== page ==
How do you get the flavor of raspberry pie without the pastry dough? It all began with a recipe for tomatoes, in which sliced tomatoes are laid on a plate, doused with sizzling hot browned butter, and showered with flaky salt. The result is hard to describe: rich, juicy tomato that reminds you -- happily -- of lobster with butter sauce.
I wondered if the same magical effect would work with summer fruit. Raspberries share some of the same qualities of a fresh tomato – they’re delicate and sweet yet have formidable acidity. I worried that plain browned butter on a raspberry might be odd, so after browning the butter, I dropped in some vanilla – which vaporized in the hot butter, amplifying its scent. Just as I'd done with the tomatoes, I spooned the butter on the raspberries, so it sizzled into the fruit, and then in place of the flaky salt, I sprinkled the wilting berries with raw sugar. I expected it to taste like buttery raspberries, but instead images of pie sprang to mind.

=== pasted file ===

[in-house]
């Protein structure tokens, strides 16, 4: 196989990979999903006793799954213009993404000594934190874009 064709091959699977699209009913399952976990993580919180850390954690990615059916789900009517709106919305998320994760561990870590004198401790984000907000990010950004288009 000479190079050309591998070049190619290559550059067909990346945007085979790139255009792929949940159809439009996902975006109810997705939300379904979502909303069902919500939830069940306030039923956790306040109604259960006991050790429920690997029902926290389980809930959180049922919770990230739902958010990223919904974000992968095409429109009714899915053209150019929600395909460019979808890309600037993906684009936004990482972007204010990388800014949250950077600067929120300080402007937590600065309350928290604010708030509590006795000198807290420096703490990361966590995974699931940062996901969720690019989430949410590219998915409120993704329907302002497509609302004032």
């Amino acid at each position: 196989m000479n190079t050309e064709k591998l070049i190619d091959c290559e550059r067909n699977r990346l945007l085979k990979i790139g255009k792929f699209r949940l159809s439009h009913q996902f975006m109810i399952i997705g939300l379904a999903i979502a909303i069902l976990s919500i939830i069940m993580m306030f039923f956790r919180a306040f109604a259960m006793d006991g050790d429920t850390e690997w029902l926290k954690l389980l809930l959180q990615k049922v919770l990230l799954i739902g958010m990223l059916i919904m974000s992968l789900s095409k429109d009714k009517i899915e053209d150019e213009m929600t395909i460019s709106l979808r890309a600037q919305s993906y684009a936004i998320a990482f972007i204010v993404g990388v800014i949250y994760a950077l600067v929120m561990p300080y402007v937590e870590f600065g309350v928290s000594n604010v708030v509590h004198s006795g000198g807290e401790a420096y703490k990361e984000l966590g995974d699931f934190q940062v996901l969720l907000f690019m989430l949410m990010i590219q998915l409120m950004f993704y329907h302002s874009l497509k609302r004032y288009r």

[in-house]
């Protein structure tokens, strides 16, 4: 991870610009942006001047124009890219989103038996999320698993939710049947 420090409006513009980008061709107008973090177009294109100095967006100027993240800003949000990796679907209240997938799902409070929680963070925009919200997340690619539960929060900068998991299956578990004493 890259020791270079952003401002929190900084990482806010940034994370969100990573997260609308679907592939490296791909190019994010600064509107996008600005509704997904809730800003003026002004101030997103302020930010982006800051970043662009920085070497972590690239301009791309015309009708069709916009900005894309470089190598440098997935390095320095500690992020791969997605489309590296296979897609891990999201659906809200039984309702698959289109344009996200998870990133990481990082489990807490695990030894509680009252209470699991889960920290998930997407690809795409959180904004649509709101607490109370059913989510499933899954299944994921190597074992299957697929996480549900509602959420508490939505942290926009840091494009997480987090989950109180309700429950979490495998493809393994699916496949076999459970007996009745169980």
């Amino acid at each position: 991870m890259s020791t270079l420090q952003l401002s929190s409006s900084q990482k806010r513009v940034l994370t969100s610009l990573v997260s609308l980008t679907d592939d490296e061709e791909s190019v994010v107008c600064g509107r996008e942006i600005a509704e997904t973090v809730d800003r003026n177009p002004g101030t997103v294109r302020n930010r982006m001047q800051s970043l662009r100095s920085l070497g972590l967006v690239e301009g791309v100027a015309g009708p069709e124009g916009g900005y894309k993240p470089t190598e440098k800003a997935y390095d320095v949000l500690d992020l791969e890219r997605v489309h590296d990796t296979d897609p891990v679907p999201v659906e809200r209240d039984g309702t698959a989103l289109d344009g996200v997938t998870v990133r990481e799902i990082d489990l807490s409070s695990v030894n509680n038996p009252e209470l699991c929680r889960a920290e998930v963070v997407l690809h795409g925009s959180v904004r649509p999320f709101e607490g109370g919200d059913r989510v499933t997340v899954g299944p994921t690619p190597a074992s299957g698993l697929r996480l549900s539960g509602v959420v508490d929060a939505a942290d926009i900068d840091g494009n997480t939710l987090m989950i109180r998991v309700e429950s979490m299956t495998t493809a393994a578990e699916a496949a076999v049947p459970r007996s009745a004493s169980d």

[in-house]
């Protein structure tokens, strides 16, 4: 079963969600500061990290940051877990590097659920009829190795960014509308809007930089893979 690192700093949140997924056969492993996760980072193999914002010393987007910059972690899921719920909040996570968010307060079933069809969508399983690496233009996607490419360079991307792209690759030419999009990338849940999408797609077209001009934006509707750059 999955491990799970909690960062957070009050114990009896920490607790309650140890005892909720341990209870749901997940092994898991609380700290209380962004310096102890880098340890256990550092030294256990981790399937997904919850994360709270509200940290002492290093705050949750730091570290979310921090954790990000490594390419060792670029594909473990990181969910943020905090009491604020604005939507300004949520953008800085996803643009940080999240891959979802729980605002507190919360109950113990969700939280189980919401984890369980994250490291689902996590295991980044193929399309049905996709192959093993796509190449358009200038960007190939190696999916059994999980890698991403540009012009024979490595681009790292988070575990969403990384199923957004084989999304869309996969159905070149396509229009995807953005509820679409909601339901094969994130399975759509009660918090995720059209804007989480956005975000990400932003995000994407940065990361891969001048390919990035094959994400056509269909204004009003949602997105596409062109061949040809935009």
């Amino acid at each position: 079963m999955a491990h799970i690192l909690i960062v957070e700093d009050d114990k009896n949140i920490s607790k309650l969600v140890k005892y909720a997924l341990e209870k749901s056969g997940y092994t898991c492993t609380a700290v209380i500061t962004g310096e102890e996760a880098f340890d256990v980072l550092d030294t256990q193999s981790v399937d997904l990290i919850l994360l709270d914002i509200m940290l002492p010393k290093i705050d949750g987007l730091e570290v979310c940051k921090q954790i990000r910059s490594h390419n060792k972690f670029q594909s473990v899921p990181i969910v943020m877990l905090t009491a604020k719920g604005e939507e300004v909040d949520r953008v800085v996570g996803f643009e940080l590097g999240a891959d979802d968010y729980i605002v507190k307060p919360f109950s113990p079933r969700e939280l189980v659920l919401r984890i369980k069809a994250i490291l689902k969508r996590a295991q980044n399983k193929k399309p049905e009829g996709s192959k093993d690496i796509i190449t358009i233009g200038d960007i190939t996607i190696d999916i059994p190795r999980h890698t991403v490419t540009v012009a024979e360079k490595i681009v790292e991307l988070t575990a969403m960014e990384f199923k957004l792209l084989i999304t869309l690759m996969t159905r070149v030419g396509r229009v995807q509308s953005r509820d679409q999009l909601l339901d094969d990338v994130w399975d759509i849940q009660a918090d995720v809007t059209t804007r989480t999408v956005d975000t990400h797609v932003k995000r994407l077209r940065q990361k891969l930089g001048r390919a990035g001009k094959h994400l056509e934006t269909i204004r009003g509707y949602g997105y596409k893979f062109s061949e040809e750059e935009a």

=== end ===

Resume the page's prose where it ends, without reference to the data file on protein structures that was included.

I was also reminded that while I love berries alone, I always feel a little sad when they’re served uncooked for dessert. I have a remedy now. And my next target: peaches.
A New Way to Dinner, co-authored by Food52's founders Amanda Hesser and Merrill Stubbs, is an indispensable playbook for stress-free meal-planning (hint: cook foundational dishes on the weekend and mix and match ‘em through the week).
Before starting Food52 with Merrill, I was a food writer and editor at the New York Times. I've written several books, including "Cooking for Mr. Latte" and "The Essential New York Times Cookbook." I played myself in "Julie & Julia" -- hope you didn't blink, or you may have missed the scene! I live in Brooklyn with my husband, Tad, and twins, Walker and Addison.